A coalition of more than 100 trade associations has sent a letter to U.S. Trade Representative Robert Lighthizer encouraging him to keep cross-border trucking provisions when negotiating the North American Free Trade Agreement. The letter comes shortly after reports suggested the U.S. may seek restrictions on Mexican trucking.
Organizations representing manufacturers, farmers and agribusinesses, wholesalers, retailers, importers, exporters, distributors, and transportation and logistics providers sent the letter to Lighthizer on Tuesday, Nov. 14. With the industries relying on trucking to haul their products in both countries, the coalition claims that “eliminating NAFTA trucking, including any investment protections, would have a long-term negative impact on our businesses.”
According to the letter, an increase in trade between Mexico and the U.S. has led to more pressure on the southern border land ports. Coalition members note that restricting Mexican trucks into the U.S. could cause more congestion issues.
“Permitting Mexican carriers to haul freight beyond the border zones will help alleviate some of the congestion at the border, creating more efficiency through the system,” the letter says. “By having these trucks drive further into border states, it will alleviate truck traffic out of the commercial border zones.”
The coalition points out that Mexican carriers are currently not allowed to haul domestic U.S. freight, shooting down any concerns regarding competition between U.S. carriers. Furthermore, not just any Mexican carrier can haul beyond the border zones. Eligible Mexican carriers must go through a review process before the U.S. Department of Transportation grants them authority.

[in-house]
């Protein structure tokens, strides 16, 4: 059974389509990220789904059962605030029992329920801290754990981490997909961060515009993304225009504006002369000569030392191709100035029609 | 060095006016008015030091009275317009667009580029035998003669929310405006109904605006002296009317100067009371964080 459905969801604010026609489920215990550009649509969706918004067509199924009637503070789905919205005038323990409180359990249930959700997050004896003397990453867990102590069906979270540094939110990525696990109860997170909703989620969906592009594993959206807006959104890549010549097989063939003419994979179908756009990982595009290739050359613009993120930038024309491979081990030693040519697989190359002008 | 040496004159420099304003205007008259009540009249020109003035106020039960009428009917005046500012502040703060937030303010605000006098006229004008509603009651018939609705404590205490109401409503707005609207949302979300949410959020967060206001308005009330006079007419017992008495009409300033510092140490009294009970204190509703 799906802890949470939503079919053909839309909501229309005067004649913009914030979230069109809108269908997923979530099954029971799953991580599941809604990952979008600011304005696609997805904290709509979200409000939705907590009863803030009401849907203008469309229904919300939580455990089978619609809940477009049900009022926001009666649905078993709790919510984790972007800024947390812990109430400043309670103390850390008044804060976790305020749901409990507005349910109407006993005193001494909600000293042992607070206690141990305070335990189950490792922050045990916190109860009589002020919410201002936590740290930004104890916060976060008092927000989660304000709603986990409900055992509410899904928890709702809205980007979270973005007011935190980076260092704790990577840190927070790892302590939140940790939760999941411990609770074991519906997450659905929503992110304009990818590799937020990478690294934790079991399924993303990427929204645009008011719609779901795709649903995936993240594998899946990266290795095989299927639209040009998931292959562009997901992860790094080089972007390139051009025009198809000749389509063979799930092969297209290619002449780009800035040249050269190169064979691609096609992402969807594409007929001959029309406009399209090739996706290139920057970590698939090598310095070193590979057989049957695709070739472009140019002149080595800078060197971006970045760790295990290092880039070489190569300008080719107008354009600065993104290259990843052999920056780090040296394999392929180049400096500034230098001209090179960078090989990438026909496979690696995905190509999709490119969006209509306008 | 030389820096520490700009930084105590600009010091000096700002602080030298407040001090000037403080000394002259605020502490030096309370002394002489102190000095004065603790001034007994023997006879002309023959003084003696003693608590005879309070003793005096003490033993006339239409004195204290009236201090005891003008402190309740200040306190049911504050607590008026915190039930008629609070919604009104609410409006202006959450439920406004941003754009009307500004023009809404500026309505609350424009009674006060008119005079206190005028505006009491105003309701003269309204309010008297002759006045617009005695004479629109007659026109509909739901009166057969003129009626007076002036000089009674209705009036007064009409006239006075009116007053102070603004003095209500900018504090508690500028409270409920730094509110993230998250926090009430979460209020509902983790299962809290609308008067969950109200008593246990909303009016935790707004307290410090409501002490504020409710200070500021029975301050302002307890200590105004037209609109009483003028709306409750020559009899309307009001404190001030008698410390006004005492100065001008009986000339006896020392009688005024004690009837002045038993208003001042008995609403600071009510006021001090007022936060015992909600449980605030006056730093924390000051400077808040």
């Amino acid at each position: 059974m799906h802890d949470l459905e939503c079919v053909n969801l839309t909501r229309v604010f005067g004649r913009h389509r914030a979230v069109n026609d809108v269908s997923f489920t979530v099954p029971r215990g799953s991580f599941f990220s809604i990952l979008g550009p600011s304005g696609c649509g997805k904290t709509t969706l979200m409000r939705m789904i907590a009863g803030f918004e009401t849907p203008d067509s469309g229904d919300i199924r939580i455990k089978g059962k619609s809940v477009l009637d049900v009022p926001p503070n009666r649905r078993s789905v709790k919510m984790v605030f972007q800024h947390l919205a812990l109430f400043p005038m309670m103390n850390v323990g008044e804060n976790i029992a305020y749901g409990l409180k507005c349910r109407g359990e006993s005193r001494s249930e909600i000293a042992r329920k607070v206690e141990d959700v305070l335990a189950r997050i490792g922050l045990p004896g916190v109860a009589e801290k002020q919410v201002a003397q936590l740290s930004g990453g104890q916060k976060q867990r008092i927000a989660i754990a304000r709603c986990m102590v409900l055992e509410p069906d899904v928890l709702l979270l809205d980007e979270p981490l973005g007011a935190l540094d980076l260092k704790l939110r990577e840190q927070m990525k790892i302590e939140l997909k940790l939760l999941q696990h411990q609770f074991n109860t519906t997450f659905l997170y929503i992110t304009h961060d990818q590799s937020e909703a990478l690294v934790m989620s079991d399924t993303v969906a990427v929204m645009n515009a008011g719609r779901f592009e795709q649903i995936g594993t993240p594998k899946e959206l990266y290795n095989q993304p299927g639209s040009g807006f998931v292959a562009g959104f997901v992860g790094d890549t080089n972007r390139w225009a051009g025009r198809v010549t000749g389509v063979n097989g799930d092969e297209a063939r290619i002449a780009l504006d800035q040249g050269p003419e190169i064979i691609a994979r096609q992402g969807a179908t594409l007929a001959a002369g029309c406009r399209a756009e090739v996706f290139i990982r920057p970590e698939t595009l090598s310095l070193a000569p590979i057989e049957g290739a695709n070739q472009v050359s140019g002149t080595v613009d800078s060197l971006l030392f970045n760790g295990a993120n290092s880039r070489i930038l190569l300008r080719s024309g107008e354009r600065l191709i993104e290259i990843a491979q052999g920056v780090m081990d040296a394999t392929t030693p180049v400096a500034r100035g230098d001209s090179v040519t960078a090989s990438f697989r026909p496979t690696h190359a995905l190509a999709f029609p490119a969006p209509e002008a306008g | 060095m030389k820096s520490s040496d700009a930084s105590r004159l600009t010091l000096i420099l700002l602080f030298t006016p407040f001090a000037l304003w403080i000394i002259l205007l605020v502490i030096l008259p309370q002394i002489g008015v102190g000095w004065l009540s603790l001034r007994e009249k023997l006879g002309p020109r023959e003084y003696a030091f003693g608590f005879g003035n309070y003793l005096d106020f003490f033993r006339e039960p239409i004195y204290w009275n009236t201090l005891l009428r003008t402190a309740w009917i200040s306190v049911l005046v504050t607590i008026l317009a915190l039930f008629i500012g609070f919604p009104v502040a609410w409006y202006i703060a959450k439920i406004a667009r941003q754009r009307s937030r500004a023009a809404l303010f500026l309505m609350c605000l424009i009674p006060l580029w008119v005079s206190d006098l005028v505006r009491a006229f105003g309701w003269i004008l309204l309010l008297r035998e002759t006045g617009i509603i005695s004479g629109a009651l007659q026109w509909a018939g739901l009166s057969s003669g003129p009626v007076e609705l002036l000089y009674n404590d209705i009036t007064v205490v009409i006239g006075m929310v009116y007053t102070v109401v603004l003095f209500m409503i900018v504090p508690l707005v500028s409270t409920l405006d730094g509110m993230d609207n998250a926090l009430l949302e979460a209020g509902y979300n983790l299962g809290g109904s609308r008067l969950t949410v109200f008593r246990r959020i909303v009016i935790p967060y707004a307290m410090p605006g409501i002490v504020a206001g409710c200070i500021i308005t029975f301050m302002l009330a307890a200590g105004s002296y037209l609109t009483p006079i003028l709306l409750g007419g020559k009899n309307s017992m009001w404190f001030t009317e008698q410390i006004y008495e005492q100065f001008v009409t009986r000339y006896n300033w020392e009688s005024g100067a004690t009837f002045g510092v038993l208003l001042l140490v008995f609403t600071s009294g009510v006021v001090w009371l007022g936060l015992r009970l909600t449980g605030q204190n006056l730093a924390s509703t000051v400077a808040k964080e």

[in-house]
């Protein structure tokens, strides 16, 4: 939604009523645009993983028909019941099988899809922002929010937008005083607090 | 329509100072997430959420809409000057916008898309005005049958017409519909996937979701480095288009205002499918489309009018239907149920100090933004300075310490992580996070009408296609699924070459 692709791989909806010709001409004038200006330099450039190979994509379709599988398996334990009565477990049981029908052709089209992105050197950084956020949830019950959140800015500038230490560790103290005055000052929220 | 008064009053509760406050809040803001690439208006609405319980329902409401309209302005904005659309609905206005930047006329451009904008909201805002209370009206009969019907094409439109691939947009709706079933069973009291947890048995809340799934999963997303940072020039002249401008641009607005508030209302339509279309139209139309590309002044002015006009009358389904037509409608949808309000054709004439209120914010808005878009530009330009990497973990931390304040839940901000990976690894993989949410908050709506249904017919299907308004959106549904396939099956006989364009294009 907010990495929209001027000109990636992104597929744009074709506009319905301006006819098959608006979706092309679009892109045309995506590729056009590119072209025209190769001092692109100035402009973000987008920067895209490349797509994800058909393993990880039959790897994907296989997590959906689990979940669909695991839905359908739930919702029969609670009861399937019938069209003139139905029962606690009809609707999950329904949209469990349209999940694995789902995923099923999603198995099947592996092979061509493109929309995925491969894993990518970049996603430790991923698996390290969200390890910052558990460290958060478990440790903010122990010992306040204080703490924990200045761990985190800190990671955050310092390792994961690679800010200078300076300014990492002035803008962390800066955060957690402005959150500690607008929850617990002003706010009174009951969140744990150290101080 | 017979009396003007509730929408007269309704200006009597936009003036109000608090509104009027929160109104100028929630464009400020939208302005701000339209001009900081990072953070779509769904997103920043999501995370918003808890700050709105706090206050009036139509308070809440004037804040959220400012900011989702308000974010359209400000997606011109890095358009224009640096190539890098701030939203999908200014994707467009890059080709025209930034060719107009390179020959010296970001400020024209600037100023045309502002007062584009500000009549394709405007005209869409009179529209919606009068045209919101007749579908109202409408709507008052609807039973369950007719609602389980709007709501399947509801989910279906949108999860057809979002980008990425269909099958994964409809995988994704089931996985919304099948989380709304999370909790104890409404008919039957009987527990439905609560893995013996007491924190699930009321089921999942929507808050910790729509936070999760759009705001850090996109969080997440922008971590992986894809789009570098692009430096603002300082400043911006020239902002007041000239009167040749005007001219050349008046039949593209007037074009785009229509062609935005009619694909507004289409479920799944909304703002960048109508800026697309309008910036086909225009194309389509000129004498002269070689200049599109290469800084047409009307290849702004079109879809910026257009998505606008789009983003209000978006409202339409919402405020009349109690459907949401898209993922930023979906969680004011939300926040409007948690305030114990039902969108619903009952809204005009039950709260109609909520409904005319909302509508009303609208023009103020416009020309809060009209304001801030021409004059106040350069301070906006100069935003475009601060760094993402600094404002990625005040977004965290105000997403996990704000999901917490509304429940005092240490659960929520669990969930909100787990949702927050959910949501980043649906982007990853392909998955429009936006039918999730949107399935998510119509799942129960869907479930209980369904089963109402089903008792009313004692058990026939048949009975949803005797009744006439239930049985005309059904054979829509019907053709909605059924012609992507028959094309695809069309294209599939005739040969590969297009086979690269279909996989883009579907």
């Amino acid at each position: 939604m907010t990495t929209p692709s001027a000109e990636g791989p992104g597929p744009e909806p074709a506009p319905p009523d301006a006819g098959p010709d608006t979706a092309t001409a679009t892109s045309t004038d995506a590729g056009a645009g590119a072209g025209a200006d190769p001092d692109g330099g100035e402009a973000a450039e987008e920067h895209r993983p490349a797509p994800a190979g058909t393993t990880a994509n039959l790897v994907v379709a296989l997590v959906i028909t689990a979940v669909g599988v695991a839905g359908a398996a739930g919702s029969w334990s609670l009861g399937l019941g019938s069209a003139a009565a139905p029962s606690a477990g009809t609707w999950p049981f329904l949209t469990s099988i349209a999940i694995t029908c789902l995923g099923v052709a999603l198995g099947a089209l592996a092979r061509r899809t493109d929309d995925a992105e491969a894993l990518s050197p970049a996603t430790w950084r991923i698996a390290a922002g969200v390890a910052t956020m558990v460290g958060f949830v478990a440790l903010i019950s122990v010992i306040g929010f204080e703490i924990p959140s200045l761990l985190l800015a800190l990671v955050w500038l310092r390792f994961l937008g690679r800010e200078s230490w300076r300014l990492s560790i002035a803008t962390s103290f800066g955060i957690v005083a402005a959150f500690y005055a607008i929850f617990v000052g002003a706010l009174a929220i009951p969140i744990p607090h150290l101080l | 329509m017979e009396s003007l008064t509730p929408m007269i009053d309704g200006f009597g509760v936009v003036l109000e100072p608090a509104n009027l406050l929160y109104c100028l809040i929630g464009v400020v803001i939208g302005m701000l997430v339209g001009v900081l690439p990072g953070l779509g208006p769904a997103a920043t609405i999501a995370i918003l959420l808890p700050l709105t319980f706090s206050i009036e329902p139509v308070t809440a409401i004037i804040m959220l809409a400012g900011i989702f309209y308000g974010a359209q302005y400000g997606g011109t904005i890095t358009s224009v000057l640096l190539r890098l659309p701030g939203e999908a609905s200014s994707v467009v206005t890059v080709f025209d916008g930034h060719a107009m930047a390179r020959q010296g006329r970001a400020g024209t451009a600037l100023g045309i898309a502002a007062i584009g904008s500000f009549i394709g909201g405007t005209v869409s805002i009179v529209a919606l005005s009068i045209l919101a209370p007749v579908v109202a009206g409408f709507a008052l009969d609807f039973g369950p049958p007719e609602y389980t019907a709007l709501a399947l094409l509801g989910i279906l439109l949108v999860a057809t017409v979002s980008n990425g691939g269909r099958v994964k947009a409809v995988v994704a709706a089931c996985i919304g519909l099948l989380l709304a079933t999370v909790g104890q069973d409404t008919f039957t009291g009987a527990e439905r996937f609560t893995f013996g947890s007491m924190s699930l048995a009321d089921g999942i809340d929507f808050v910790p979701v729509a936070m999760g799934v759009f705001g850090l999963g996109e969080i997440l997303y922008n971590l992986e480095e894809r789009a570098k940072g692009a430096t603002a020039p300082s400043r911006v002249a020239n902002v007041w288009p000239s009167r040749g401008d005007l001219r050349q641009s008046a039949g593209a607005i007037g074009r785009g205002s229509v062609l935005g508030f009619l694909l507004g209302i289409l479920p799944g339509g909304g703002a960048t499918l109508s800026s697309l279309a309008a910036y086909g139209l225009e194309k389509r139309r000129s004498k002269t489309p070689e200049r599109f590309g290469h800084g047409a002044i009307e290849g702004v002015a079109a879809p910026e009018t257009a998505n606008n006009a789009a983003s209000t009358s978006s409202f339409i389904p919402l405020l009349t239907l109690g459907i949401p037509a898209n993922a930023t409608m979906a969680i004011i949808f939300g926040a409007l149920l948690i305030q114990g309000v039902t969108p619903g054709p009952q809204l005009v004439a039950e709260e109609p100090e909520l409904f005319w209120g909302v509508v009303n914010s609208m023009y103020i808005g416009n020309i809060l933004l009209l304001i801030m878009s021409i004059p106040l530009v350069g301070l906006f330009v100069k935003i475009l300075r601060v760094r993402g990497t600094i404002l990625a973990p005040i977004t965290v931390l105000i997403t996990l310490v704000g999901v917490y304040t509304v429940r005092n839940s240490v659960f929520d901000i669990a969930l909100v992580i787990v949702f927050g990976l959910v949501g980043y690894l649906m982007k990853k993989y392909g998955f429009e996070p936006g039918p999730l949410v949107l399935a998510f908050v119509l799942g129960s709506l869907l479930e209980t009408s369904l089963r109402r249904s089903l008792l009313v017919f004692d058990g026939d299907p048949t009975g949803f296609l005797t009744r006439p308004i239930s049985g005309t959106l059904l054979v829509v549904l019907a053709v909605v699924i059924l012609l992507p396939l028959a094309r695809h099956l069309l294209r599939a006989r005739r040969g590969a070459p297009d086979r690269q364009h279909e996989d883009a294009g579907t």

On Nov. 9, Bloomberg reported that U.S. negotiators have asked to remove Mexico’s trucking industry from a NAFTA chapter regarding cross-border services. Bloomberg’s source was an industry official familiar with the proposal who wished to remain anonymous. Land Line has been unable to independently verify the claim.
OOIDA supports removal of provisions allowing long-haul trucks from Mexico.
The Office of the United States Trade Representative hosted a three-day public meeting in D.C. in late June on “matters relevant to the modernization” of the North American Free Trade Agreement in the ramp up the ongoing negotiations.
Nearly 140 witnesses from the U.S., Canada, and Mexico offered suggestions. OOIDA Executive Vice President Todd Spencer delivered comments on behalf of the Association’s members.
Spencer made it clear that OOIDA is adamant that the cross-border trucking program with Mexico should be dropped from the program.
“The system we have that has been in place for years – trailers being swapped at the borders – and has been going on with Mexico for years works well,” he says. “For economic reasons, it doesn’t really work for Mexican trucks to cross the border and go too far beyond the commercial zones.”
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